I am a cis queer femme woman partnered with a non-binary queer person. While I enjoy so many things about our five-year relationship, including the fact that people recognize me as queer when we are out together, my babe is basically misgendered wherever they go. Even by other queer people. It’s rare for them to have a validating experience when it comes to gender, especially in a public place, where they are almost always mistaken as female.
On a recent date night, we had a server who was so over the moon for the gender binary that I knew I’d be writing about it before the situation was even over. Every time he came to our table he would emphasize the gender he assumed we both were.
“How are you doing tonight, LADIES? I’ll be your server for the night!”
“Do we want any drinks to get us started, LADIES?”
“Here’s your bread, LADIES. Anything else I can get you ladies?”
“Watch the plate, ladies—it’s hot!”
“Everything looking good, ladies?”
“Are you gonna be interested in a dessert tonight, ladies?”
“Here’s the receipt, LADIES. No rush.”
During the first few of these interactions, I tried to use our common survival tactic of speaking as the “lady” in the room and pretending that all the LADIES-ness was just in reference to me, giving my partner a knowing look after. After all, I’m great with being called a lady. Especially as a queer femme, it gives me a thrill to be associated with femininity while knowing that I challenge heteronormative stereotypes about what being a lady means.
But my partner feels differently. “Lady” and “woman” and “she” and “her” are not their home. Just as “gentleman” and “man” and “he” and “his” don’t describe the kaleidoscopic radiance of their soul, either.
At some point, when this “lady” business happened in literally every sentence our server spoke, like they were participating in some kind of bizarre gender drinking game, my partner and I just started laughing together about the absurdity of it all.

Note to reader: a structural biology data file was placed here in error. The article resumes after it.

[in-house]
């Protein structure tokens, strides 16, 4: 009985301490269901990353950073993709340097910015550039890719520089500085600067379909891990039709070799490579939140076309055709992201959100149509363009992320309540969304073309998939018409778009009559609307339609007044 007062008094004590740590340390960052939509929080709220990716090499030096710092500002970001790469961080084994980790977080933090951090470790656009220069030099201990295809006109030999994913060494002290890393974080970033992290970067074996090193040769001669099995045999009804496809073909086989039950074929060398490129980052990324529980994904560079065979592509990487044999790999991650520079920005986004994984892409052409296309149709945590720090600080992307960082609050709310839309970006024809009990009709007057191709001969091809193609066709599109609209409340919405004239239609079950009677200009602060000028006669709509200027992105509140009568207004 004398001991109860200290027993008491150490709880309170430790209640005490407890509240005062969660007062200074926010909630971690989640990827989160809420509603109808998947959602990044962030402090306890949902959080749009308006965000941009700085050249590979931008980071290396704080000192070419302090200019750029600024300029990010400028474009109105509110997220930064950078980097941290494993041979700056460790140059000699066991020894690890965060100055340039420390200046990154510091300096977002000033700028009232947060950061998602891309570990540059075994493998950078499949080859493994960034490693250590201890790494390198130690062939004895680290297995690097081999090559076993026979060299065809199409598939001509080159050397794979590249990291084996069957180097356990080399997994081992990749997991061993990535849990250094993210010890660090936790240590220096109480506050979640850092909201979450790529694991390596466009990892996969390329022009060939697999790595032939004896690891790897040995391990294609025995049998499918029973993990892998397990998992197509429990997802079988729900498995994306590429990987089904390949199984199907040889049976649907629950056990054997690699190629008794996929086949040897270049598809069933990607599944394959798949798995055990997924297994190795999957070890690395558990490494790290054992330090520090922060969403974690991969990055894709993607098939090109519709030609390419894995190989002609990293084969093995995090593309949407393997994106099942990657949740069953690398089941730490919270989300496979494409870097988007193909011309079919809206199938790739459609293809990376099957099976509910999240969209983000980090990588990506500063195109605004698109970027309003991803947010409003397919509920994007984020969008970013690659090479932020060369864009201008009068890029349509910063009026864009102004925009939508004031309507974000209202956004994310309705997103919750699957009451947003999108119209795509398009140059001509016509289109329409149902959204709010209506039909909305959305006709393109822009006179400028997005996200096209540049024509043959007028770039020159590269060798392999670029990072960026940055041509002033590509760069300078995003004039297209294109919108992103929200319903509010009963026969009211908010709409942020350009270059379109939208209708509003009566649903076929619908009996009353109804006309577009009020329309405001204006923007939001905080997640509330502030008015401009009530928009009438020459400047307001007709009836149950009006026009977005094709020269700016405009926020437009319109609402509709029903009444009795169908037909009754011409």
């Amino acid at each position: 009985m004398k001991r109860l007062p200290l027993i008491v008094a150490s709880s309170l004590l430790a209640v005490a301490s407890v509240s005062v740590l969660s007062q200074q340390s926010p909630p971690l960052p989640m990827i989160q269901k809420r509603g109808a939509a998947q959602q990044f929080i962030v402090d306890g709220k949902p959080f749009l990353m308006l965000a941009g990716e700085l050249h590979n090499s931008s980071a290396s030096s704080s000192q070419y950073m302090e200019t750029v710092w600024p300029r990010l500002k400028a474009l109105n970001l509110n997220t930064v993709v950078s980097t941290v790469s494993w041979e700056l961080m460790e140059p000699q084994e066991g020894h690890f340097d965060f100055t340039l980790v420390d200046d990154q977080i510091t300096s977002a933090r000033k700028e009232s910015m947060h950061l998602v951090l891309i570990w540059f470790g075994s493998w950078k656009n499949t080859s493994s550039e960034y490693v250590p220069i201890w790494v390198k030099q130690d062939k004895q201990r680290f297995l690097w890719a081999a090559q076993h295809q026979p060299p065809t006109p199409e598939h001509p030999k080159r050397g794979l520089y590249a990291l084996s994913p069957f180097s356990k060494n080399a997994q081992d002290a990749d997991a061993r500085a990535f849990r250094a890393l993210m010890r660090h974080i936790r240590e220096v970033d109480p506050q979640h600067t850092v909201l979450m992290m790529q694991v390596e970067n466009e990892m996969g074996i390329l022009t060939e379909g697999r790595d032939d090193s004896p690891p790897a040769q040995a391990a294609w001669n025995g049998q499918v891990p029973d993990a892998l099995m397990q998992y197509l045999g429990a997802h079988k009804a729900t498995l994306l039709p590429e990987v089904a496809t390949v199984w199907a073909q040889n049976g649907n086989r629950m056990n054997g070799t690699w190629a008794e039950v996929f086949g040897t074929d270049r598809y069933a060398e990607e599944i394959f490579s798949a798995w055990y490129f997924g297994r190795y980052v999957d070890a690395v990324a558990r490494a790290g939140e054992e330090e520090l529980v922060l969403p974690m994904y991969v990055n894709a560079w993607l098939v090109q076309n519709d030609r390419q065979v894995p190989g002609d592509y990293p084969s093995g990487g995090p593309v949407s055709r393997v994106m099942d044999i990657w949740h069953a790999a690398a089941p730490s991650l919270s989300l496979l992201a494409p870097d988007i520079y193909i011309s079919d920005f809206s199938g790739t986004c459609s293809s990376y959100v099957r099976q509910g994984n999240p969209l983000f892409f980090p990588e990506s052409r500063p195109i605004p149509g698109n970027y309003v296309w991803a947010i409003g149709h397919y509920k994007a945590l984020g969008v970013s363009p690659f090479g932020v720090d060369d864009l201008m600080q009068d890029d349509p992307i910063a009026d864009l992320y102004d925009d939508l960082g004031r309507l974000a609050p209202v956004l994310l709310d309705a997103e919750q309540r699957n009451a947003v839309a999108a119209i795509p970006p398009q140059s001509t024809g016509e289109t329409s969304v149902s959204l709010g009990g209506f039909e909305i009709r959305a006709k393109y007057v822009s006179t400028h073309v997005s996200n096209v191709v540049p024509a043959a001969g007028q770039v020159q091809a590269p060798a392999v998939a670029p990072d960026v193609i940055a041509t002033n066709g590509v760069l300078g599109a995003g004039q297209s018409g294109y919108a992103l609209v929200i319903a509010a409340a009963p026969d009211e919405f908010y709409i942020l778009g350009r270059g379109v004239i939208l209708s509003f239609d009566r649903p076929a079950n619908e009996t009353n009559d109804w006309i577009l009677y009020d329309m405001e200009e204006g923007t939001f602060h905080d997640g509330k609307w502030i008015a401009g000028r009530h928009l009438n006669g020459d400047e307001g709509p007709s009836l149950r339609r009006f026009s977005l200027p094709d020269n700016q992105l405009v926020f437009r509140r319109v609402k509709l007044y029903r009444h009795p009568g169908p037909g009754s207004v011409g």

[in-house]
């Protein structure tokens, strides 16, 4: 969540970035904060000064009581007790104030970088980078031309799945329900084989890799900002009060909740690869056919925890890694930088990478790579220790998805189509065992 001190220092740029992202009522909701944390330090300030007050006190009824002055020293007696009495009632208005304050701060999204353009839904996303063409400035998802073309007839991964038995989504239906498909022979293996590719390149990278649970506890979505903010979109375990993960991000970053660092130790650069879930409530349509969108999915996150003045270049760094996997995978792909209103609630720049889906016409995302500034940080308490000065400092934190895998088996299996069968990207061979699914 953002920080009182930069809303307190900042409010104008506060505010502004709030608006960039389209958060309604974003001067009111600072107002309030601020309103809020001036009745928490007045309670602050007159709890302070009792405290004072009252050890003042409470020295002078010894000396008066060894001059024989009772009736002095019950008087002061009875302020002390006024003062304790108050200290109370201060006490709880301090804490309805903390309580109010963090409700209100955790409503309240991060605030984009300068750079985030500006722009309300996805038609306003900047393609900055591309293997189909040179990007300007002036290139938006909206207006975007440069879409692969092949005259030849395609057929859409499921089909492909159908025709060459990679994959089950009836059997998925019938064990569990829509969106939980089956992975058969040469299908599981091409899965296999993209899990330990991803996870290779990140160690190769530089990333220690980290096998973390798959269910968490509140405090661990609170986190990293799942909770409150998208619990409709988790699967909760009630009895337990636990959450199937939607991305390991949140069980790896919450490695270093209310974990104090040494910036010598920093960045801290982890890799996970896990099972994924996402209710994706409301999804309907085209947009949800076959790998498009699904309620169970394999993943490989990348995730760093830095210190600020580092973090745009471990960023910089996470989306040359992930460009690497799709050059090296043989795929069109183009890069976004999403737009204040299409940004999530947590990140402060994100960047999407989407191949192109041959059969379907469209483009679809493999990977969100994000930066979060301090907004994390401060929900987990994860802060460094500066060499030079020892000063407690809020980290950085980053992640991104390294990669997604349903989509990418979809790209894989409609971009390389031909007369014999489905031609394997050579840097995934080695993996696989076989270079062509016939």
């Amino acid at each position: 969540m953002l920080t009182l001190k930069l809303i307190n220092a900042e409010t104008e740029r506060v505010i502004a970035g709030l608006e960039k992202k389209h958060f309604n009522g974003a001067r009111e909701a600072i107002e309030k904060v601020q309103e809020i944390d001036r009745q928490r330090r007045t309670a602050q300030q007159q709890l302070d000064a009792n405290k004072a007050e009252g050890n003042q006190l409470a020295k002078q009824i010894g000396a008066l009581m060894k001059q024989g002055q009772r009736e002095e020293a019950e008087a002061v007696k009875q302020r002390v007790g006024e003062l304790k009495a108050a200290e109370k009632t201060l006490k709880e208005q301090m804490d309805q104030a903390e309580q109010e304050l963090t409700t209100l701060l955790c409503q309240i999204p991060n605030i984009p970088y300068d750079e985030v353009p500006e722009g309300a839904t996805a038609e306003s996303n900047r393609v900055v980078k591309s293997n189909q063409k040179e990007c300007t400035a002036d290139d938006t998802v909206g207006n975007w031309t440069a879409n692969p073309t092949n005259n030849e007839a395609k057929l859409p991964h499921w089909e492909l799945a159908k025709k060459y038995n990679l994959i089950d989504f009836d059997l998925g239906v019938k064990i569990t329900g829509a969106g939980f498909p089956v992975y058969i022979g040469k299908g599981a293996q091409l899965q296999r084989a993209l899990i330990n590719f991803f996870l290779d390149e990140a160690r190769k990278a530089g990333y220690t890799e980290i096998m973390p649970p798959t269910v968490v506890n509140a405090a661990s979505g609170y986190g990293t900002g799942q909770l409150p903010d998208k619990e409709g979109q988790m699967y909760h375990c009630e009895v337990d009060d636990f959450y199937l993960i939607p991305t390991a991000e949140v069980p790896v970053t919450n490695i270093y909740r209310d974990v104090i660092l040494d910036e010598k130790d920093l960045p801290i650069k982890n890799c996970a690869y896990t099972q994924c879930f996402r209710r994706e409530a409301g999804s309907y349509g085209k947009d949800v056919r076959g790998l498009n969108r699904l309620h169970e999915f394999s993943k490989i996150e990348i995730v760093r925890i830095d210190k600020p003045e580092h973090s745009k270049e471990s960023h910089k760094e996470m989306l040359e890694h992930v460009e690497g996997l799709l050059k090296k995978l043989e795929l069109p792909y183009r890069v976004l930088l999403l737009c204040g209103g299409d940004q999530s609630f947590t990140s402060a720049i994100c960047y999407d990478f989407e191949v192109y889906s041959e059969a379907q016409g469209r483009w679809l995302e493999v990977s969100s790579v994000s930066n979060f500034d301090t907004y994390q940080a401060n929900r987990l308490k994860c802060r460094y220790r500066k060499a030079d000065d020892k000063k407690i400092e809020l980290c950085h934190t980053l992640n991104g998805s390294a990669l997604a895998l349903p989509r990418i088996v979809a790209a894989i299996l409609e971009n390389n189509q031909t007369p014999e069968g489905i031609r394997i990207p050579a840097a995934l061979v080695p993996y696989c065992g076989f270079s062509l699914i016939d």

Underneath the laughter lies my partner’s daily discomfort. Discomfort with the mistaken identity of being read as an inauthentic version of themself. Discomfort with having people’s baggage around gender projected onto them. Discomfort with feeling like there’s no emotionally sustainable or fair way to take it all upon themself to do the exhausting public education around non-binary identity in each and every stinging situation, each casual misgendering, each denial of what makes them feel like their best self walking through this often dehumanizing world.
Here’s the thing: I know that our server meant to come across as polite, friendly, and professional. It’s tough to work in the food service industry.
My issue isn’t so much with the individual server as it is with the larger system that encourages us to enforce the gender binary at every turn. What does it really add to the conversation to reference your perception of someone else’s gender in every interaction you have with them? Why do we need to continue to use gendered honorifics, especially with people we don’t know? Would it be so difficult to train employees to say, “Hello, folks!”?
“How are you doing tonight, folks? I’ll be your server for the night!”
“Do we want any drinks to get us started?”
“Here’s your bread, friends. Anything else I can get you both?”
Non-binary people are real, and they matter. Not everyone feels comfortable being categorized into male or female, and if you’re not non-binary, it’s okay if you don’t relate to that. All you need to know is that the identities of non-binary folks are just as important as your desire, if you’re female, not to be referred to as “he” and “him” every day for the rest of your life.